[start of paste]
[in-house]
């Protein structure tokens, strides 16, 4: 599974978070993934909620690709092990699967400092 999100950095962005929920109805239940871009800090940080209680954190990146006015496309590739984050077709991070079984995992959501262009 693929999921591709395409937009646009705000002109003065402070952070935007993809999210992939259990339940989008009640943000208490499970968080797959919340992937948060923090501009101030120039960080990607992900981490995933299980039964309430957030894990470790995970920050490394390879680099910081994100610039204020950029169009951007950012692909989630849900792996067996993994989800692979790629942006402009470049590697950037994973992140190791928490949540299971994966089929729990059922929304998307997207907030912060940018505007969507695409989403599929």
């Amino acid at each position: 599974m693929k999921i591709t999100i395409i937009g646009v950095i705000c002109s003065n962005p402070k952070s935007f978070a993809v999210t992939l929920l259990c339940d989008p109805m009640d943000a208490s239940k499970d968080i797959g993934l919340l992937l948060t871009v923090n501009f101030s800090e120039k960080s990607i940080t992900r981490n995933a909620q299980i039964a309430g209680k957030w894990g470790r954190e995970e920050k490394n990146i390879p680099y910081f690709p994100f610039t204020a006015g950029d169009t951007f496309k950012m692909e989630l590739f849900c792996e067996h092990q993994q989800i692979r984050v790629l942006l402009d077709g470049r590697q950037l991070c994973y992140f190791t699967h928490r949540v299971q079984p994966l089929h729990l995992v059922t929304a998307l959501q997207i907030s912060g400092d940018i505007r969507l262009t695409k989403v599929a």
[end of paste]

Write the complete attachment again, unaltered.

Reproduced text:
[in-house]
């Protein structure tokens, strides 16, 4: 599974978070993934909620690709092990699967400092 999100950095962005929920109805239940871009800090940080209680954190990146006015496309590739984050077709991070079984995992959501262009 693929999921591709395409937009646009705000002109003065402070952070935007993809999210992939259990339940989008009640943000208490499970968080797959919340992937948060923090501009101030120039960080990607992900981490995933299980039964309430957030894990470790995970920050490394390879680099910081994100610039204020950029169009951007950012692909989630849900792996067996993994989800692979790629942006402009470049590697950037994973992140190791928490949540299971994966089929729990059922929304998307997207907030912060940018505007969507695409989403599929």
């Amino acid at each position: 599974m693929k999921i591709t999100i395409i937009g646009v950095i705000c002109s003065n962005p402070k952070s935007f978070a993809v999210t992939l929920l259990c339940d989008p109805m009640d943000a208490s239940k499970d968080i797959g993934l919340l992937l948060t871009v923090n501009f101030s800090e120039k960080s990607i940080t992900r981490n995933a909620q299980i039964a309430g209680k957030w894990g470790r954190e995970e920050k490394n990146i390879p680099y910081f690709p994100f610039t204020a006015g950029d169009t951007f496309k950012m692909e989630l590739f849900c792996e067996h092990q993994q989800i692979r984050v790629l942006l402009d077709g470049r590697q950037l991070c994973y992140f190791t699967h928490r949540v299971q079984p994966l089929h729990l995992v059922t929304a998307l959501q997207i907030s912060g400092d940018i505007r969507l262009t695409k989403v599929a």